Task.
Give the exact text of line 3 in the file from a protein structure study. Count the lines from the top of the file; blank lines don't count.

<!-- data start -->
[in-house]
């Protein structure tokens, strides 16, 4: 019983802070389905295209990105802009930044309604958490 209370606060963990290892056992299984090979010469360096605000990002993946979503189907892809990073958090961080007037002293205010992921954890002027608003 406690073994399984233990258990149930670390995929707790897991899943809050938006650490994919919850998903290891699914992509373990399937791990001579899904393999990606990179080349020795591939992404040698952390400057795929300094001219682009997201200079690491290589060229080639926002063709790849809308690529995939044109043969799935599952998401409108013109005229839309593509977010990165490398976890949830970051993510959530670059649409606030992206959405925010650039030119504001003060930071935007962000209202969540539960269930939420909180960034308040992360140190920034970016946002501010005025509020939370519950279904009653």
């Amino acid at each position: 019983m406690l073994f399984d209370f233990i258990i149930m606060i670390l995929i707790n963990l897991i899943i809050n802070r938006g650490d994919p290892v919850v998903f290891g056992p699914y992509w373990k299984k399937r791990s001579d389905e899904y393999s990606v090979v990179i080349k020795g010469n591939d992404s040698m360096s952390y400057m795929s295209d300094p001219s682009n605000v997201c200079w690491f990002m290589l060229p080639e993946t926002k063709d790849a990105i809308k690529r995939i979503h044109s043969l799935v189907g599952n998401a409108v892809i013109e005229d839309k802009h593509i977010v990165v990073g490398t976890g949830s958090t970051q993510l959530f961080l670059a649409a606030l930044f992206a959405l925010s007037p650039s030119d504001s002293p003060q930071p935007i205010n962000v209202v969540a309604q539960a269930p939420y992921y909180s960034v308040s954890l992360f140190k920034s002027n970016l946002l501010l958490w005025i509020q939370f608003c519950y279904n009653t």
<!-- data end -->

């Amino acid at each position: 019983m406690l073994f399984d209370f233990i258990i149930m606060i670390l995929i707790n963990l897991i899943i809050n802070r938006g650490d994919p290892v919850v998903f290891g056992p699914y992509w373990k299984k399937r791990s001579d389905e899904y393999s990606v090979v990179i080349k020795g010469n591939d992404s040698m360096s952390y400057m795929s295209d300094p001219s682009n605000v997201c200079w690491f990002m290589l060229p080639e993946t926002k063709d790849a990105i809308k690529r995939i979503h044109s043969l799935v189907g599952n998401a409108v892809i013109e005229d839309k802009h593509i977010v990165v990073g490398t976890g949830s958090t970051q993510l959530f961080l670059a649409a606030l930044f992206a959405l925010s007037p650039s030119d504001s002293p003060q930071p935007i205010n962000v209202v969540a309604q539960a269930p939420y992921y909180s960034v308040s954890l992360f140190k920034s002027n970016l946002l501010l958490w005025i509020q939370f608003c519950y279904n009653t």